I have a new love. This is an Olivetti Studio 44, from the fifties. It types in cursive! I modified the colour to make it brighter; check out the photos at Classic Bride to see the real deal.

And no, it’s probably not the same model, but Stephen King (one of my writing heroes) says this:
“Tabby claims that I married her for a typewriter. She had a nice little Olivetti, portable typewriter, very sturdy and I wrote Carrie on it, Blaze and a bunch of other stuff as well. I guess I wrote Shawshank on that typewriter too, on a kitchen table in Boulder…” (source)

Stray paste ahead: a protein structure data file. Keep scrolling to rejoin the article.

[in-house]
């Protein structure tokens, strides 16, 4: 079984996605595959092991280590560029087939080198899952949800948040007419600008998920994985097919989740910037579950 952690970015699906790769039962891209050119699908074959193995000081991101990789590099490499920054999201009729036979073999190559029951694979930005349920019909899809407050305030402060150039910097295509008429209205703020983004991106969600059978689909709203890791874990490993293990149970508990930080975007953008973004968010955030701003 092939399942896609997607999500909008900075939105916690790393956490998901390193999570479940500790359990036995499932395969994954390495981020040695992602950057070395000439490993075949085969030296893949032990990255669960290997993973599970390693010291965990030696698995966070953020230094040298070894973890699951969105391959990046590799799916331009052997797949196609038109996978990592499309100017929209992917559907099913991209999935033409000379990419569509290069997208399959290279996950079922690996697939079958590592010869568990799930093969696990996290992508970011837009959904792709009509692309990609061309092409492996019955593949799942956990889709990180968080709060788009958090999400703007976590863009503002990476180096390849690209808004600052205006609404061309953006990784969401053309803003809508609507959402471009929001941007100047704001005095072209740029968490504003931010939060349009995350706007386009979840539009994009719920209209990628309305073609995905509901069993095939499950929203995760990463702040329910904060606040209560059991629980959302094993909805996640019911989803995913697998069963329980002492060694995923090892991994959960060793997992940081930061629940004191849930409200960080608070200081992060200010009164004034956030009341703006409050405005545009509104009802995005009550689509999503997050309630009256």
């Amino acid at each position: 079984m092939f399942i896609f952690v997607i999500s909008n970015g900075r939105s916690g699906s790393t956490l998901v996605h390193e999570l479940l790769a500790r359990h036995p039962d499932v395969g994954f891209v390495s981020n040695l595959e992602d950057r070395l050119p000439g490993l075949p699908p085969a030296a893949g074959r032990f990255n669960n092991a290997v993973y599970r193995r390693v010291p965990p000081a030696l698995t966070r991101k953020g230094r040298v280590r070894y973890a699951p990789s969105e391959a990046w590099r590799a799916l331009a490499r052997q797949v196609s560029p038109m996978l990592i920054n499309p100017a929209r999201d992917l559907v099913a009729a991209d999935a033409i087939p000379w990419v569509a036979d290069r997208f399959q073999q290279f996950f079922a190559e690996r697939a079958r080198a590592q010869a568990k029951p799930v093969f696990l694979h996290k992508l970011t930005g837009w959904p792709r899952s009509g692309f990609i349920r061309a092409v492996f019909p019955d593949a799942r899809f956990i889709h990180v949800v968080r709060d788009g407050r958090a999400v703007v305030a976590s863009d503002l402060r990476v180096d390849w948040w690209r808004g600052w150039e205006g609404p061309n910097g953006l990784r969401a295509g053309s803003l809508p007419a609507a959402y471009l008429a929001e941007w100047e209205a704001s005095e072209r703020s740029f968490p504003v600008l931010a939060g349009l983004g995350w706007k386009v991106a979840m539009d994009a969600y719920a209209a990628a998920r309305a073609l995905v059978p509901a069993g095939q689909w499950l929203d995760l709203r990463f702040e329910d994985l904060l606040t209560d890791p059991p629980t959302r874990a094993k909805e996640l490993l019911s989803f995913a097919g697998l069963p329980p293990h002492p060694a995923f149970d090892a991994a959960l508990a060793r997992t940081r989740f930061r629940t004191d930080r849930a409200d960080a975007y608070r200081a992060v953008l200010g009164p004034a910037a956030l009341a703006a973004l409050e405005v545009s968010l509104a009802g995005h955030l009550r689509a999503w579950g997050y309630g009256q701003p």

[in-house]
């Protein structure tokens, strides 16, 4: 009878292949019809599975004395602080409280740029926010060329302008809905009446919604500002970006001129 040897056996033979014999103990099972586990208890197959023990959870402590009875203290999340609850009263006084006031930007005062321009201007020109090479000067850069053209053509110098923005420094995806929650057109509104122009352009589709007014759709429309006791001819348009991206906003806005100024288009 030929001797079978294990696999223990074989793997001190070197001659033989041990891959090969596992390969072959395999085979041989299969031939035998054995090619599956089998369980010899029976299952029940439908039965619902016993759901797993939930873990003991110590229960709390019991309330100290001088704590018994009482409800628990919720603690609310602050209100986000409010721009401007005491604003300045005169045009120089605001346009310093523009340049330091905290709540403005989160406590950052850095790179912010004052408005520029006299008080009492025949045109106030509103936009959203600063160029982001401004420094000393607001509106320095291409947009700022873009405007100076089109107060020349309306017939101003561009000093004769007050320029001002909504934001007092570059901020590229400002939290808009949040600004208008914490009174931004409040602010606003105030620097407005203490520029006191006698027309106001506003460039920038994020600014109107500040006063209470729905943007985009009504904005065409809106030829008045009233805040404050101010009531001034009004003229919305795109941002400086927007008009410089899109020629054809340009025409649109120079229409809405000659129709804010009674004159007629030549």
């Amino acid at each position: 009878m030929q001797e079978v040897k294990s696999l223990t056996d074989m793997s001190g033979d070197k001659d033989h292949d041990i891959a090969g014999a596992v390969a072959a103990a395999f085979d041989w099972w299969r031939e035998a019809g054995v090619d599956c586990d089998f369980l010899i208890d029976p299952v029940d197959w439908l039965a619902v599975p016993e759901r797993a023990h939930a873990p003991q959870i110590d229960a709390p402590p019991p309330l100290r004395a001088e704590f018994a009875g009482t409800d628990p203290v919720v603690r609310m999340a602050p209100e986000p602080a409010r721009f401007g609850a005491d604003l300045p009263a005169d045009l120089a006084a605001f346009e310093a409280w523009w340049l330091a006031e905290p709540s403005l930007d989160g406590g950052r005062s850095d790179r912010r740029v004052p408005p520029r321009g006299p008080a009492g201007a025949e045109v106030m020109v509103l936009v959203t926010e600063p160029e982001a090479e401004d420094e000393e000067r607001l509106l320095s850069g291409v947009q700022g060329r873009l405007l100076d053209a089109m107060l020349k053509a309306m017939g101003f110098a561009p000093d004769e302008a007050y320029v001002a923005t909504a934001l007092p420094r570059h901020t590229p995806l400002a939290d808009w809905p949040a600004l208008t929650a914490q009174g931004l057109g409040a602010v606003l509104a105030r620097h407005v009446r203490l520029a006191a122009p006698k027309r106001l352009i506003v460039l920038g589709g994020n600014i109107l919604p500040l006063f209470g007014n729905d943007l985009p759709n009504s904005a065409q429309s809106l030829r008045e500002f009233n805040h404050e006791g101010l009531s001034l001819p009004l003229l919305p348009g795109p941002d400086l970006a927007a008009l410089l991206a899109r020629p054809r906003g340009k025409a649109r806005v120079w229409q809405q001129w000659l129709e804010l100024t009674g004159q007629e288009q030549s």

I also got another tattoo, but you’ll have to wait until I can get a better picture of it. (Ooooh, suspense!)

101 Tips for Writers

OnlineCollege.org has compiled a list of 101 Tips from the World’s Most Famous Authors. You’ll find everyone here, from Hemingway to Stephen King.

My favourite?

Dr. Seuss. Be responsible for your own success. “You have brains in your head. You have feet in your shoes. You can steer yourself in any direction you choose. You’re on your own. And you know what you know. You are the guy who’ll decide where to go.”

What’s yours?

An Exercise in Madness: House of Leaves

Okay, so this is a novel that I’ve been meaning to talk about. It’s one that requires its own post, and even then I’m not sure I’ll do it justice.


The story in House of Leaves (without spoiling) goes something like this: